Awhile back, I posted about the scare of tiny amounts of lead found in some lipsticks. That was scary enough.
But an article in today’s Philippine Inquirer caught my eye, and this is potentially more serious: That some imported “skin whiteners” have been found to contain mercury, so our active “green” movement want these cremes banned.
Citing data from the Food and Drugs Administration (FDA), the EcoWaste Coalition said some 28 skin lightening products were recalled from January to September 2010 due to their high mercury content.
Two of the recently recalled skin whitening products were found to have 1,000 and 3,000 parts per million (ppm) of mercury, way beyond the
FDAâ€™s â€œallowable thresholdâ€ of 1 ppm, the organization said.
That’s a lot of mercury.
Given the amount of fraud and adulteration in medicines, food, and manufactured goods that is found here, I was not surprised that someone was making money by adding cheap but toxic ingredients to skin creme.
What I did find surprising is that, unlike the theoretical threat ofÂ the lead containing lipstick, where the problem was theoretical, when it comes to mercury poisoning from skin creme, there have already been several cases reported, inÂ the US.
In 1996, the CDC reportedÂ high mercury levels in over 200 people, mainly women, who had used a Mexican skin creme that contained “calomel” as an ingredient. In 2005, a woman in NYCity was diagnosed with mercury toxicity, and a skin creme produced in the Domincan Republic was blamed. A HongKong population study showed 63% of those who used skin whitening creme had increased levels of mercury in their blood.
The latest scare, however, comes from Chicago, where an investigative report showed that five out of fifty “skin whitening” cremes contained high mercury levels.
Alas, this is only the tip of the iceberg, since the worst products were imported products sold to immigrants in smaller ethnic groceries or fleamarkets.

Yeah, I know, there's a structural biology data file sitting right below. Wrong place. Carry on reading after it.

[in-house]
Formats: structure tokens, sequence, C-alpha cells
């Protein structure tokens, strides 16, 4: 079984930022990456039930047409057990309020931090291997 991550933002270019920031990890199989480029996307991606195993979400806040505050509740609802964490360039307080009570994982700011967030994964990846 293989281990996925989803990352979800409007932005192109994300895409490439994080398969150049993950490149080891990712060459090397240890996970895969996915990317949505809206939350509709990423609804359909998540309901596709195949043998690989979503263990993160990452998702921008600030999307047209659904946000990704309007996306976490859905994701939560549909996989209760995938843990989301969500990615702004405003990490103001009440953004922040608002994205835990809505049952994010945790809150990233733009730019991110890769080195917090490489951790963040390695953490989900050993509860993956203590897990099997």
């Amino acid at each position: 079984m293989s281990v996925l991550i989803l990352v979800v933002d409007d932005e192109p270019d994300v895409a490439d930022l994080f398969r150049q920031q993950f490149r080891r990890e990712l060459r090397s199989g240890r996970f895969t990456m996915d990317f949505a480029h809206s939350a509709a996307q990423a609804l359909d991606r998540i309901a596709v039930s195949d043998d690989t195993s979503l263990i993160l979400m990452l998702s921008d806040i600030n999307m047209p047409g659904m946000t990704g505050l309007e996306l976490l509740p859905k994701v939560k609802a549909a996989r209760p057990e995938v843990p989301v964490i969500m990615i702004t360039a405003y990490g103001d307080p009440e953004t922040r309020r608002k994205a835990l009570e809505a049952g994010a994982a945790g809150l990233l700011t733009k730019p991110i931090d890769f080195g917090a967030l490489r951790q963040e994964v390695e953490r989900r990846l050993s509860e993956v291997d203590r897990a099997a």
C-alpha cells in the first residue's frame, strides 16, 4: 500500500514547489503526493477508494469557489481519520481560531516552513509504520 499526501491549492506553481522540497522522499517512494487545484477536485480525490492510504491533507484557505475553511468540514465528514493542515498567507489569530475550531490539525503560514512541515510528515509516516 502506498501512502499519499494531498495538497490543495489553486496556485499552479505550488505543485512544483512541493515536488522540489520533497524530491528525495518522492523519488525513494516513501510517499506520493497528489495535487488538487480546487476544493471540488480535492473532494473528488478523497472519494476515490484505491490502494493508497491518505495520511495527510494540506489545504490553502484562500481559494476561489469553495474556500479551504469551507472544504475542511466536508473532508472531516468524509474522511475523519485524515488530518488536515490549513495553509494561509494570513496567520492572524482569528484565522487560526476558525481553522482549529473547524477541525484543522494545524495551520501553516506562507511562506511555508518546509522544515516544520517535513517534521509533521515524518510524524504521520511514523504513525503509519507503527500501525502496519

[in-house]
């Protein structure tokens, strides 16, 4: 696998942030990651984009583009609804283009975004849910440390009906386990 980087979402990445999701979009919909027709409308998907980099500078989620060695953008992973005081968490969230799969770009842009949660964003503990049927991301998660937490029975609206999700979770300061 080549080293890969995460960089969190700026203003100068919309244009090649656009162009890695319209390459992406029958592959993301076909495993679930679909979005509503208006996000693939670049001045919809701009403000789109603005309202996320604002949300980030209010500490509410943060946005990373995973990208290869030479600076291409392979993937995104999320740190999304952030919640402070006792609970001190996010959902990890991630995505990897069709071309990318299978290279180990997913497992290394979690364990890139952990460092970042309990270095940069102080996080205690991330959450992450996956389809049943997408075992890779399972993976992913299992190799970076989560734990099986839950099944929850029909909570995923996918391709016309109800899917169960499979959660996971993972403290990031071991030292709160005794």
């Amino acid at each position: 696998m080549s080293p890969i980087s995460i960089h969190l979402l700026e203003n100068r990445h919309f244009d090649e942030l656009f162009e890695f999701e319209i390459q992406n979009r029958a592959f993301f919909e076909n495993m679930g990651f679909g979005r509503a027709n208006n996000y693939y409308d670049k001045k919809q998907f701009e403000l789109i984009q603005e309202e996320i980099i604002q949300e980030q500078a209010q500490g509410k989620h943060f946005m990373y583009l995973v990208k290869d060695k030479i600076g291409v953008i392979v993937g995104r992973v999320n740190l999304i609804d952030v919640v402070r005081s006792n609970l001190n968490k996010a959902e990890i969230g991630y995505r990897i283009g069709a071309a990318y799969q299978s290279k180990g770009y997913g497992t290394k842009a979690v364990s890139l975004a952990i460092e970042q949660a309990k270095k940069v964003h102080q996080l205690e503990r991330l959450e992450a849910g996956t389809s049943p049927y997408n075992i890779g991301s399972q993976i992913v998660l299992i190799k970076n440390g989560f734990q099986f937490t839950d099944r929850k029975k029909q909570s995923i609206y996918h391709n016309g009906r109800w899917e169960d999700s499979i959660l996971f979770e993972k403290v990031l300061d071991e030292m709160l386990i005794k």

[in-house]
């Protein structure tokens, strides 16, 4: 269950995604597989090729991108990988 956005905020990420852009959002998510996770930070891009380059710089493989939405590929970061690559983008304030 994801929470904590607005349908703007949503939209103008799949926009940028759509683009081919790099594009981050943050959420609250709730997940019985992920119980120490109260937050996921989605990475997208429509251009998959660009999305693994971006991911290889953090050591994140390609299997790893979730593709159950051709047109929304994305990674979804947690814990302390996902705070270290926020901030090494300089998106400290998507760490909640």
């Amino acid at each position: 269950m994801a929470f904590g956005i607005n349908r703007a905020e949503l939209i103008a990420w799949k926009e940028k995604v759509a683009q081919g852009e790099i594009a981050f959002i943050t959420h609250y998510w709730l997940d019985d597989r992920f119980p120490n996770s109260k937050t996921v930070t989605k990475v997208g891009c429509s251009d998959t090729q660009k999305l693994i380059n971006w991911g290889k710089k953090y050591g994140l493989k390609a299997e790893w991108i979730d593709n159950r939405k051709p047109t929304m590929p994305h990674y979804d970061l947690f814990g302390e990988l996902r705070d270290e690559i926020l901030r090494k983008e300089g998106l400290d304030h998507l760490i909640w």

Why do women use such products? Sometimes it is to treat freckles, age spots, or the “melasma” (aka Cloasma), the dark areas that appear on the cheeks of pregnant women or those who use birth control pills or hormone replacement.
But the dirty little secret is that in many countries “white skin” is considered attractive. This is only partially a “racial” thing:Â the dirty little secret is that paler skin in many countries is associated with wealth and beauty, perhaps because rich women don’t have to work out in the hot sun. Add to this a media touts pale skinned women (here the media is full of European, Eurasian, and pale northern Asian women) as the ideal beauty, and you can see why locals think that they need to change to be seen as beautiful.
As a result, most facial cremes contain “whiteners” in them, and the TV is full of commercials touting the beauty of women using their skin whitening creme.
Probably half of Philippine women use skin whitening cream, and although the brand names in the high end supermarkets are probably safe, given the inability of the government to properly supervise all imports, one has to worry what is being sold in the “palenkes” or street markets. Just like medicines, just buying a “brand name” is not proof that you aren’t buying a counterfeit brand with toxic ingredients.
Another problem is that even if you buy other skin cremes, someÂ of them contain other potentially toxic ingredients such as hydroxyquinanone or corticosteroids.
But don’t worry. In the race to beauty, many cosmetic companies are still out there trying to convince customers to buy their non toxic skin whiteners.
Just what the world needs: making women think they are ugly to make a buck.
Please, black is beautiful, and maybe Michele Obama can start working on this self esteem issue while she promotes healthy eating and exercize.
Nancy Reyes is a retired physician living in the rural Philippines. She blogs at Finest Kind clinic and fishmarket.